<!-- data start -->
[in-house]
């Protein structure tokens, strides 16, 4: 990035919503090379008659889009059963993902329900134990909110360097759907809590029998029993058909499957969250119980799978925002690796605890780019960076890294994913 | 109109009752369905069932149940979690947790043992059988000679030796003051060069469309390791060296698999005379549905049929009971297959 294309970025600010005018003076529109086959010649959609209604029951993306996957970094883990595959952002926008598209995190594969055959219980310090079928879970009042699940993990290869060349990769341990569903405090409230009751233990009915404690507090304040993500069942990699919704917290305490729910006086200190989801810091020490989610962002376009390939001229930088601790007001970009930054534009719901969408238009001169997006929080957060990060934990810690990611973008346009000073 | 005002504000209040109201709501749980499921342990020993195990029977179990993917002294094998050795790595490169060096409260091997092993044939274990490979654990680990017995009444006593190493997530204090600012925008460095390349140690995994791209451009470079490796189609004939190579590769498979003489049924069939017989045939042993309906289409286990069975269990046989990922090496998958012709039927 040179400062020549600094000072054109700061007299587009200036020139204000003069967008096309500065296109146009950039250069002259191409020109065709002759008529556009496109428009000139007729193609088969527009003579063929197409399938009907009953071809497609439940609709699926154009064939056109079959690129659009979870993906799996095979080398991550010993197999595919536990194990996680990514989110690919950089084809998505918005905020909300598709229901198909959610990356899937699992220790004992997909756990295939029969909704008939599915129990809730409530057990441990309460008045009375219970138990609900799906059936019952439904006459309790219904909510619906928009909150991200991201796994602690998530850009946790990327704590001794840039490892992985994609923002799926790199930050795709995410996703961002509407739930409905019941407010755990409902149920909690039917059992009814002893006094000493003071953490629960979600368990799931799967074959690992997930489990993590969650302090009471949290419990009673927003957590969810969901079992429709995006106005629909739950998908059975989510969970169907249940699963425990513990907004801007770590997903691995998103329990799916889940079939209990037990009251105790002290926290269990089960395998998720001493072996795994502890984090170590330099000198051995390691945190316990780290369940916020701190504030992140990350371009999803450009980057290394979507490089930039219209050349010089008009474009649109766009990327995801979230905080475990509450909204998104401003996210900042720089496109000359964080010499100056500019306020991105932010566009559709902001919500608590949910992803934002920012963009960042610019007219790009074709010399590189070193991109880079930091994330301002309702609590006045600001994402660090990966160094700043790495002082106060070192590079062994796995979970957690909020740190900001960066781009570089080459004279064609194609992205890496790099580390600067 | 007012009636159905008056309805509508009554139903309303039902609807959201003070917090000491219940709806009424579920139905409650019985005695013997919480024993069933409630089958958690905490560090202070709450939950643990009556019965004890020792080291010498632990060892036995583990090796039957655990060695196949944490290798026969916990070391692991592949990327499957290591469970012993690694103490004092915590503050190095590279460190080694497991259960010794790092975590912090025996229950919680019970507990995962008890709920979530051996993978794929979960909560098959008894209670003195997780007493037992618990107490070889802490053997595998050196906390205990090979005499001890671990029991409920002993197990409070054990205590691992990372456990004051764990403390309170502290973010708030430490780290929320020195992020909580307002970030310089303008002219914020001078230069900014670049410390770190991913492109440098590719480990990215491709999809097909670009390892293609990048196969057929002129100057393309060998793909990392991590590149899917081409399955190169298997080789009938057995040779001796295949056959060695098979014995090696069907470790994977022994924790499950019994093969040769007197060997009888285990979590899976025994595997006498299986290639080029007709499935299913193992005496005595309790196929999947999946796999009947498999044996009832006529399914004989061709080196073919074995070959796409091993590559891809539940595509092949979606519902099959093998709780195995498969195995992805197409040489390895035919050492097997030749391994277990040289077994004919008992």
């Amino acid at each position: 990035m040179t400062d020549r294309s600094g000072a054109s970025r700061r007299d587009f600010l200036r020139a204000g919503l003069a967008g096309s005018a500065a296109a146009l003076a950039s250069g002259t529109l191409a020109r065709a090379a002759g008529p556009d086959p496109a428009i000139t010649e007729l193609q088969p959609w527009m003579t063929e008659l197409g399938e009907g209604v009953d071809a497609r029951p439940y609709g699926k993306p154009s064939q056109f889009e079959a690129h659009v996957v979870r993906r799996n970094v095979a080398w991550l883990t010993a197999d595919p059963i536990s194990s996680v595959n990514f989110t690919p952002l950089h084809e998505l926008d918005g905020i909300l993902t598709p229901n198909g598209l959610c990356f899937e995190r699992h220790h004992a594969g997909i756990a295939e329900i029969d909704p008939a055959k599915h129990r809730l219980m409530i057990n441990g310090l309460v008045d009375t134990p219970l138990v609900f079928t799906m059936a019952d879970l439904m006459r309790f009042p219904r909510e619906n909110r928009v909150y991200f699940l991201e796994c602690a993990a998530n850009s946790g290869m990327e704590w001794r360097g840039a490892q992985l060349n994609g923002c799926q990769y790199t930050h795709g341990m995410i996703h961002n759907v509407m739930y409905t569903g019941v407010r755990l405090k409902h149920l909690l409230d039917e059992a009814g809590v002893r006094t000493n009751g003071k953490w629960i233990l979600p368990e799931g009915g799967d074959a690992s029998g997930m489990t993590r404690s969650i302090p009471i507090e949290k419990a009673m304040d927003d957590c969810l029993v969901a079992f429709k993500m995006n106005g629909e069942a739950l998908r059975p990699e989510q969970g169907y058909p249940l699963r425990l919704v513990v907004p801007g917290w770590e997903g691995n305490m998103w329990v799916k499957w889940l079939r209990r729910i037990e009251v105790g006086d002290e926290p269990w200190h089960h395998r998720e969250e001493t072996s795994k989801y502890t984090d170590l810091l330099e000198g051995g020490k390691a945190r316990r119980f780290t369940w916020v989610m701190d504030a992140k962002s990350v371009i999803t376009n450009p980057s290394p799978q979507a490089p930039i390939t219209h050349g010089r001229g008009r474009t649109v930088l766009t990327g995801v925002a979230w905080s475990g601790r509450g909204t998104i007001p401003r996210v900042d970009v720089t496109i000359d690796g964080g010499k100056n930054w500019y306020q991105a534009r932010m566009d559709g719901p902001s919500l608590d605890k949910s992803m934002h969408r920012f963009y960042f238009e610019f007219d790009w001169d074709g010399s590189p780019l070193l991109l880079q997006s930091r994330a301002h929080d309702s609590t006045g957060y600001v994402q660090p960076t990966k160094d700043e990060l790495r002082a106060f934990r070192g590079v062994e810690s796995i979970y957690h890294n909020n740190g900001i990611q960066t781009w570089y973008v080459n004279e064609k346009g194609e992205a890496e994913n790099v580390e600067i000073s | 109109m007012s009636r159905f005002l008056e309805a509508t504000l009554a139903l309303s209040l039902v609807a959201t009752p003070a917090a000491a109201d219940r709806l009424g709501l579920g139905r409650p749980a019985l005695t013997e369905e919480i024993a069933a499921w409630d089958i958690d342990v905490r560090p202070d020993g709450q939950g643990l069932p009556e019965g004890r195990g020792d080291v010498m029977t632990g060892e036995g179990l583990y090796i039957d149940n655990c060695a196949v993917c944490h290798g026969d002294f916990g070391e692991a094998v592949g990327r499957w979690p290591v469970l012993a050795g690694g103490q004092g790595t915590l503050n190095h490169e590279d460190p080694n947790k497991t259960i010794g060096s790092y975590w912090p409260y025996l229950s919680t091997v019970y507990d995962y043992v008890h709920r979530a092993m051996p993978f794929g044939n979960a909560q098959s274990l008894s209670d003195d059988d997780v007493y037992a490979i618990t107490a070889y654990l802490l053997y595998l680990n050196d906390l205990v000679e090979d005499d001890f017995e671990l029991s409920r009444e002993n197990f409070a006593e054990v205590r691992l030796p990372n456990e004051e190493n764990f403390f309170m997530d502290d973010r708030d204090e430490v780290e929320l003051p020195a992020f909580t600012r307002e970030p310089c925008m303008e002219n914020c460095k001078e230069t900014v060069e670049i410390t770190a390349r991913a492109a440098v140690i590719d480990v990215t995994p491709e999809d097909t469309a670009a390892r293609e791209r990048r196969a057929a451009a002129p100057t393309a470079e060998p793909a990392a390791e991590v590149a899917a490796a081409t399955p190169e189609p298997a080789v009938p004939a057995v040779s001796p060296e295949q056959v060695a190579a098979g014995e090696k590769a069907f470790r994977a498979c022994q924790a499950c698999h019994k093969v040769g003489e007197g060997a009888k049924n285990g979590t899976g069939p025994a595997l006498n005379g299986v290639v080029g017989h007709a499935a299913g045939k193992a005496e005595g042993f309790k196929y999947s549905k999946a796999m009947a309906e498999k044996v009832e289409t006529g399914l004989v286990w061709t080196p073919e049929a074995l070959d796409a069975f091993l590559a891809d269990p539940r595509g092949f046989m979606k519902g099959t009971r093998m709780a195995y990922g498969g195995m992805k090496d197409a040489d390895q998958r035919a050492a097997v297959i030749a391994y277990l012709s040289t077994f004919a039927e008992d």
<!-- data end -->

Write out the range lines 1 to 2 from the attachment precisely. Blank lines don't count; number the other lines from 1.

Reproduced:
[in-house]
């Protein structure tokens, strides 16, 4: 990035919503090379008659889009059963993902329900134990909110360097759907809590029998029993058909499957969250119980799978925002690796605890780019960076890294994913 | 109109009752369905069932149940979690947790043992059988000679030796003051060069469309390791060296698999005379549905049929009971297959 294309970025600010005018003076529109086959010649959609209604029951993306996957970094883990595959952002926008598209995190594969055959219980310090079928879970009042699940993990290869060349990769341990569903405090409230009751233990009915404690507090304040993500069942990699919704917290305490729910006086200190989801810091020490989610962002376009390939001229930088601790007001970009930054534009719901969408238009001169997006929080957060990060934990810690990611973008346009000073 | 005002504000209040109201709501749980499921342990020993195990029977179990993917002294094998050795790595490169060096409260091997092993044939274990490979654990680990017995009444006593190493997530204090600012925008460095390349140690995994791209451009470079490796189609004939190579590769498979003489049924069939017989045939042993309906289409286990069975269990046989990922090496998958012709039927 040179400062020549600094000072054109700061007299587009200036020139204000003069967008096309500065296109146009950039250069002259191409020109065709002759008529556009496109428009000139007729193609088969527009003579063929197409399938009907009953071809497609439940609709699926154009064939056109079959690129659009979870993906799996095979080398991550010993197999595919536990194990996680990514989110690919950089084809998505918005905020909300598709229901198909959610990356899937699992220790004992997909756990295939029969909704008939599915129990809730409530057990441990309460008045009375219970138990609900799906059936019952439904006459309790219904909510619906928009909150991200991201796994602690998530850009946790990327704590001794840039490892992985994609923002799926790199930050795709995410996703961002509407739930409905019941407010755990409902149920909690039917059992009814002893006094000493003071953490629960979600368990799931799967074959690992997930489990993590969650302090009471949290419990009673927003957590969810969901079992429709995006106005629909739950998908059975989510969970169907249940699963425990513990907004801007770590997903691995998103329990799916889940079939209990037990009251105790002290926290269990089960395998998720001493072996795994502890984090170590330099000198051995390691945190316990780290369940916020701190504030992140990350371009999803450009980057290394979507490089930039219209050349010089008009474009649109766009990327995801979230905080475990509450909204998104401003996210900042720089496109000359964080010499100056500019306020991105932010566009559709902001919500608590949910992803934002920012963009960042610019007219790009074709010399590189070193991109880079930091994330301002309702609590006045600001994402660090990966160094700043790495002082106060070192590079062994796995979970957690909020740190900001960066781009570089080459004279064609194609992205890496790099580390600067 | 007012009636159905008056309805509508009554139903309303039902609807959201003070917090000491219940709806009424579920139905409650019985005695013997919480024993069933409630089958958690905490560090202070709450939950643990009556019965004890020792080291010498632990060892036995583990090796039957655990060695196949944490290798026969916990070391692991592949990327499957290591469970012993690694103490004092915590503050190095590279460190080694497991259960010794790092975590912090025996229950919680019970507990995962008890709920979530051996993978794929979960909560098959008894209670003195997780007493037992618990107490070889802490053997595998050196906390205990090979005499001890671990029991409920002993197990409070054990205590691992990372456990004051764990403390309170502290973010708030430490780290929320020195992020909580307002970030310089303008002219914020001078230069900014670049410390770190991913492109440098590719480990990215491709999809097909670009390892293609990048196969057929002129100057393309060998793909990392991590590149899917081409399955190169298997080789009938057995040779001796295949056959060695098979014995090696069907470790994977022994924790499950019994093969040769007197060997009888285990979590899976025994595997006498299986290639080029007709499935299913193992005496005595309790196929999947999946796999009947498999044996009832006529399914004989061709080196073919074995070959796409091993590559891809539940595509092949979606519902099959093998709780195995498969195995992805197409040489390895035919050492097997030749391994277990040289077994004919008992």